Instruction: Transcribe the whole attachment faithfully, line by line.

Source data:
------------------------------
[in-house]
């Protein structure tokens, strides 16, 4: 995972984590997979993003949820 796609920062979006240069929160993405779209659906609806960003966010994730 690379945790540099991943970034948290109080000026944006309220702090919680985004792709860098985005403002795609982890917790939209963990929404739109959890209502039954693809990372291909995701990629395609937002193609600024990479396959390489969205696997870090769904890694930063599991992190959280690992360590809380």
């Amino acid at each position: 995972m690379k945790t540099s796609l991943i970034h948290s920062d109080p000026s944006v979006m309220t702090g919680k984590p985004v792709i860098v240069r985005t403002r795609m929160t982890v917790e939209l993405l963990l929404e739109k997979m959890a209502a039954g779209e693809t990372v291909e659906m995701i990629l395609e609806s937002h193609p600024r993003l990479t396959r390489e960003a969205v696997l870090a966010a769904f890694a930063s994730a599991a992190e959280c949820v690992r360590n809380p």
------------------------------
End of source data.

[in-house]
């Protein structure tokens, strides 16, 4: 995972984590997979993003949820 796609920062979006240069929160993405779209659906609806960003966010994730 690379945790540099991943970034948290109080000026944006309220702090919680985004792709860098985005403002795609982890917790939209963990929404739109959890209502039954693809990372291909995701990629395609937002193609600024990479396959390489969205696997870090769904890694930063599991992190959280690992360590809380």
């Amino acid at each position: 995972m690379k945790t540099s796609l991943i970034h948290s920062d109080p000026s944006v979006m309220t702090g919680k984590p985004v792709i860098v240069r985005t403002r795609m929160t982890v917790e939209l993405l963990l929404e739109k997979m959890a209502a039954g779209e693809t990372v291909e659906m995701i990629l395609e609806s937002h193609p600024r993003l990479t396959r390489e960003a969205v696997l870090a966010a769904f890694a930063s994730a599991a992190e959280c949820v690992r360590n809380p």